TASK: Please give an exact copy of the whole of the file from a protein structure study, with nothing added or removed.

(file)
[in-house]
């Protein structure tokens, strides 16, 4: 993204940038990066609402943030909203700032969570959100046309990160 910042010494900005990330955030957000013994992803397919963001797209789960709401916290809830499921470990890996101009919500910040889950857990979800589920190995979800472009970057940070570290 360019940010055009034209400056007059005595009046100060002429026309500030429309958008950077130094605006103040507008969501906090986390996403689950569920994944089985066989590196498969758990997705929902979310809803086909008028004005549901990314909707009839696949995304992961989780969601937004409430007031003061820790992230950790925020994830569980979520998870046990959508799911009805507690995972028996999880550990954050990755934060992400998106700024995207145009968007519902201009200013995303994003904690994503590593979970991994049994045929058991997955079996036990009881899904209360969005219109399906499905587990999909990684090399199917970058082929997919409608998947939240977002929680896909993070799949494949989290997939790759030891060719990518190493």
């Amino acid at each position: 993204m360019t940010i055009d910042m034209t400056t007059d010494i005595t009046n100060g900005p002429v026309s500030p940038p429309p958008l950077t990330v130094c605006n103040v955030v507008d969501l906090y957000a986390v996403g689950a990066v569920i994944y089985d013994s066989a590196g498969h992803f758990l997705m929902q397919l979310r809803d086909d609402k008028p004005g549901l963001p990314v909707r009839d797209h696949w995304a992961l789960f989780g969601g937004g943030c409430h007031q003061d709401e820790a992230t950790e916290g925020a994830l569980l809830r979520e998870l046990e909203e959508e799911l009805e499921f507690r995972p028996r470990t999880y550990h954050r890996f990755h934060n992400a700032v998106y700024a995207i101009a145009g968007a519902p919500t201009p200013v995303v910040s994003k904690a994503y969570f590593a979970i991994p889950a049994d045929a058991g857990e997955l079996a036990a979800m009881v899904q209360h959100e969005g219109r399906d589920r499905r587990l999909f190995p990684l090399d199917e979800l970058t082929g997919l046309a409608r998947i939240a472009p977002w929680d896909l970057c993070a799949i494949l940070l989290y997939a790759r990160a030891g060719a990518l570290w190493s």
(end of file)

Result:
[in-house]
């Protein structure tokens, strides 16, 4: 993204940038990066609402943030909203700032969570959100046309990160 910042010494900005990330955030957000013994992803397919963001797209789960709401916290809830499921470990890996101009919500910040889950857990979800589920190995979800472009970057940070570290 360019940010055009034209400056007059005595009046100060002429026309500030429309958008950077130094605006103040507008969501906090986390996403689950569920994944089985066989590196498969758990997705929902979310809803086909008028004005549901990314909707009839696949995304992961989780969601937004409430007031003061820790992230950790925020994830569980979520998870046990959508799911009805507690995972028996999880550990954050990755934060992400998106700024995207145009968007519902201009200013995303994003904690994503590593979970991994049994045929058991997955079996036990009881899904209360969005219109399906499905587990999909990684090399199917970058082929997919409608998947939240977002929680896909993070799949494949989290997939790759030891060719990518190493």
């Amino acid at each position: 993204m360019t940010i055009d910042m034209t400056t007059d010494i005595t009046n100060g900005p002429v026309s500030p940038p429309p958008l950077t990330v130094c605006n103040v955030v507008d969501l906090y957000a986390v996403g689950a990066v569920i994944y089985d013994s066989a590196g498969h992803f758990l997705m929902q397919l979310r809803d086909d609402k008028p004005g549901l963001p990314v909707r009839d797209h696949w995304a992961l789960f989780g969601g937004g943030c409430h007031q003061d709401e820790a992230t950790e916290g925020a994830l569980l809830r979520e998870l046990e909203e959508e799911l009805e499921f507690r995972p028996r470990t999880y550990h954050r890996f990755h934060n992400a700032v998106y700024a995207i101009a145009g968007a519902p919500t201009p200013v995303v910040s994003k904690a994503y969570f590593a979970i991994p889950a049994d045929a058991g857990e997955l079996a036990a979800m009881v899904q209360h959100e969005g219109r399906d589920r499905r587990l999909f190995p990684l090399d199917e979800l970058t082929g997919l046309a409608r998947i939240a472009p977002w929680d896909l970057c993070a799949i494949l940070l989290y997939a790759r990160a030891g060719a990518l570290w190493s």